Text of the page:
Born in 1905, Ray Strong began painting en plein air in high school. After stints in San Francisco and New York, he returned to California in the early ‘30s to help found the Art Students League of San Francisco, where he studied and taught with Maynard Dixon, Frank Van Sloun, and George Post. Strong painted murals for the Works Progress Administration, and his “Golden Gate Bridge” was hung in the Franklin Delano Roosevelt White House.

    In 1960, Strong was lured south to Santa Barbara to complete commissioned works for the Museum of Natural History’s Bird Hall and some paintings for a local bank.  During his time in Santa Barbara, he helped establish a number of organizations, including the Santa Barbara Art Institute, the cooperative Gallery 113, and The Oak Group, an art foundation devoted to painting California’s open spaces and to preserving these beautiful inspirations from development. Strong lived a long, rich life, passing away at the ripe age of 101 in 2006.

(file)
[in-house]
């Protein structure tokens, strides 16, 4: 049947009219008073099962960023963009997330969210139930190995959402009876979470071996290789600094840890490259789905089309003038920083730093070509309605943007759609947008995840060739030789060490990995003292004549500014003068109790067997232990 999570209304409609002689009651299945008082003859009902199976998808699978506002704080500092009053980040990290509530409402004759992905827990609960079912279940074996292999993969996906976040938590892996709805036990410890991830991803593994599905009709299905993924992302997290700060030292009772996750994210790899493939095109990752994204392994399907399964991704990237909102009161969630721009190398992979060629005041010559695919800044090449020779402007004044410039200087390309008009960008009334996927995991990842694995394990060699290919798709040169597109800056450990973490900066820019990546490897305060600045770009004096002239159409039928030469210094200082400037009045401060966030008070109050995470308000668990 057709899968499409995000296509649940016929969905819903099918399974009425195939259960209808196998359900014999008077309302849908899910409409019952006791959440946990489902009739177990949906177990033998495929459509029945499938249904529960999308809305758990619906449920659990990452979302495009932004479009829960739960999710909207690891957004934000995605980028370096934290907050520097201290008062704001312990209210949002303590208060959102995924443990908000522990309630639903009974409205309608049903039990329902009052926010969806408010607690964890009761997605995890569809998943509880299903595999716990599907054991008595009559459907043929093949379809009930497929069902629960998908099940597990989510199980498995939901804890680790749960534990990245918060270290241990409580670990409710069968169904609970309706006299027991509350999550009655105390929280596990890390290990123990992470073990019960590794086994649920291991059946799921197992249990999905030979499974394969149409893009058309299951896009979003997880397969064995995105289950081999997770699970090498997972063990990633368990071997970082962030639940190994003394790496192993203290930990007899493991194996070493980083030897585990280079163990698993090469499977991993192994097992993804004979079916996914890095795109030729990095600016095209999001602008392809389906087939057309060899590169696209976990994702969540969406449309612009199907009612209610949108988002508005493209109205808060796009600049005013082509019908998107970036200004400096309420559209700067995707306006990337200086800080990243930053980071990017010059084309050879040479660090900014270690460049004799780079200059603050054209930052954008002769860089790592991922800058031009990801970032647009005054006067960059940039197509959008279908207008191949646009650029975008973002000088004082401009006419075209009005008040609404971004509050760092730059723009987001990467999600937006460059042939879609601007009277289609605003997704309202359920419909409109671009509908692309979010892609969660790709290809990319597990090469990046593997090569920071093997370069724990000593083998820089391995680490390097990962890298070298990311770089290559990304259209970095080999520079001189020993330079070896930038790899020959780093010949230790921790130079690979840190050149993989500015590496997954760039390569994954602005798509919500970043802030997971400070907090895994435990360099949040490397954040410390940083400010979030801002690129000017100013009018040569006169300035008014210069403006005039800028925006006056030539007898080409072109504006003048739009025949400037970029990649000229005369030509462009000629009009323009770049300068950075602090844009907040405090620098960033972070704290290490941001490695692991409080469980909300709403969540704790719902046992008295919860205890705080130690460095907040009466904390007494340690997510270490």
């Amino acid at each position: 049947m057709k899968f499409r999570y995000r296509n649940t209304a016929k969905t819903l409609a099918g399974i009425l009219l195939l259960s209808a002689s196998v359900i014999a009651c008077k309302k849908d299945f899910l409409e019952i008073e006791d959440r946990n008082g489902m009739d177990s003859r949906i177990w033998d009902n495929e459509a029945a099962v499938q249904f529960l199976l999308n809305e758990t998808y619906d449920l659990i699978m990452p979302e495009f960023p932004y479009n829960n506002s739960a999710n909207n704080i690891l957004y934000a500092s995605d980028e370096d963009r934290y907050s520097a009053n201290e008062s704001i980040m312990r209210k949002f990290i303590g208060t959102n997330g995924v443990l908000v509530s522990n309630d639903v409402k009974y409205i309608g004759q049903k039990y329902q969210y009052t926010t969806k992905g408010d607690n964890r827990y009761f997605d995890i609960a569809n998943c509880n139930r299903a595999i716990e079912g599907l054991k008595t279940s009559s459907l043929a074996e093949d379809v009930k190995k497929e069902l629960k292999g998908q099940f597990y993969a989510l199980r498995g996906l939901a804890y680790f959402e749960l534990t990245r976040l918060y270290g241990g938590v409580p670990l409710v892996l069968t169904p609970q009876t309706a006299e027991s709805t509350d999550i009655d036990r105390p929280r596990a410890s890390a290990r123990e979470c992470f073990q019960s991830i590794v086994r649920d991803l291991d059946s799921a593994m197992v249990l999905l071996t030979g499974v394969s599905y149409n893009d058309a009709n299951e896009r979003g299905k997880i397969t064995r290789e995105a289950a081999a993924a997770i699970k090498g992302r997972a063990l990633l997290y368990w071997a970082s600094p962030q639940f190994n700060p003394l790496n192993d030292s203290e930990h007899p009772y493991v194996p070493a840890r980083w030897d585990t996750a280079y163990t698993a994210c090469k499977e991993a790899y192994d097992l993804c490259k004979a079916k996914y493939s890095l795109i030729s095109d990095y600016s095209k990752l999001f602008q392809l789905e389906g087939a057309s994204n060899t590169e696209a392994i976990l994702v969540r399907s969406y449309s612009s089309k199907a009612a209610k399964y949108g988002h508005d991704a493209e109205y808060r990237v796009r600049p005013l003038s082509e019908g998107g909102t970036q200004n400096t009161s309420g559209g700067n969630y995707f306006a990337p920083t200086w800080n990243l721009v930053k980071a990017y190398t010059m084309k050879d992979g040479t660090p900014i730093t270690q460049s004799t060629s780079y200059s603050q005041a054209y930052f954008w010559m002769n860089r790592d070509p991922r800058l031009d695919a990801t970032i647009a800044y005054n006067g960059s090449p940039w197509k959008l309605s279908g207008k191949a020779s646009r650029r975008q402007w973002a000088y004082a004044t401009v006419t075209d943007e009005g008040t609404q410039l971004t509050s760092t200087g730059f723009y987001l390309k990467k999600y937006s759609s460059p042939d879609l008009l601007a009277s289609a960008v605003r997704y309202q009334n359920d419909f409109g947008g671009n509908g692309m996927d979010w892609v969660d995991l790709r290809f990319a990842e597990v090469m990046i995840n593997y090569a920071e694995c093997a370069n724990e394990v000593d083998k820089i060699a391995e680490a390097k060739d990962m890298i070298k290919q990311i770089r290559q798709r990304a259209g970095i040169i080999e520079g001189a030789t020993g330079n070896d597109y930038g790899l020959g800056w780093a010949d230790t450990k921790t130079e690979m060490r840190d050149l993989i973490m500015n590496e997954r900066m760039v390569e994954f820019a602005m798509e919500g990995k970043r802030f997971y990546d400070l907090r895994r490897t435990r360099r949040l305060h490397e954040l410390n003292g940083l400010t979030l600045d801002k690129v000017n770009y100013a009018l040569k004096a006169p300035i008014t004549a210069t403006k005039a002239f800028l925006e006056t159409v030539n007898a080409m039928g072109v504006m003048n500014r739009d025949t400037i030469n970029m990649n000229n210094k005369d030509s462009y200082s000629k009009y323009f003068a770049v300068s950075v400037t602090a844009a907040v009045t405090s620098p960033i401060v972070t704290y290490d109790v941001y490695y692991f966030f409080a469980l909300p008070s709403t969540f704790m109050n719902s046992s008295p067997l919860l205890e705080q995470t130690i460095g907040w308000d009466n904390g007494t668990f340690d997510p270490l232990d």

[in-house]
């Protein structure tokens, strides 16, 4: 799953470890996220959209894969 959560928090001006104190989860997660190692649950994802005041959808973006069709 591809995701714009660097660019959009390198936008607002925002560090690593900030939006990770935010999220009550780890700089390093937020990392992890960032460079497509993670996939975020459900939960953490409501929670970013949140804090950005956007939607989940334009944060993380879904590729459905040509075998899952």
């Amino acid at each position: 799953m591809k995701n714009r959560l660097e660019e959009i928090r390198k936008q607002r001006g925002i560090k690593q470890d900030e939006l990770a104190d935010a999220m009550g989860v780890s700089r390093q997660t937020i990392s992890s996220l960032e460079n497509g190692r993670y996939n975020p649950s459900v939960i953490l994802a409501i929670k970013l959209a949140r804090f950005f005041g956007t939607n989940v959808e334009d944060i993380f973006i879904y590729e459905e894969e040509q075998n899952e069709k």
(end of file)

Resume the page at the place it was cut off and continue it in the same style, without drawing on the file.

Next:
In celebration of this amazing artist, many local museums and galleries will be hosting exhibits this summer in partnership with the Ray Strong Project. While most of the exhibits are open at least through the end of the summer, be sure to catch the Santa Barbara Museum of Art’s RAY STRONG: Beyond Santa Barbara before it closes on June 21. Other venues include Sullivan Goss, the Santa Barbara Historical Museum, and Casa de la Guerra, a remembrance exhibit put on by Strong’s own Oak Group.

    Stay tuned for updates as more events are announced in conjunction with the celebrations. If you are interested in contributing to this ambitious project—which is seeking everything from interns to venues to details of personally owned paintings—please visit their website.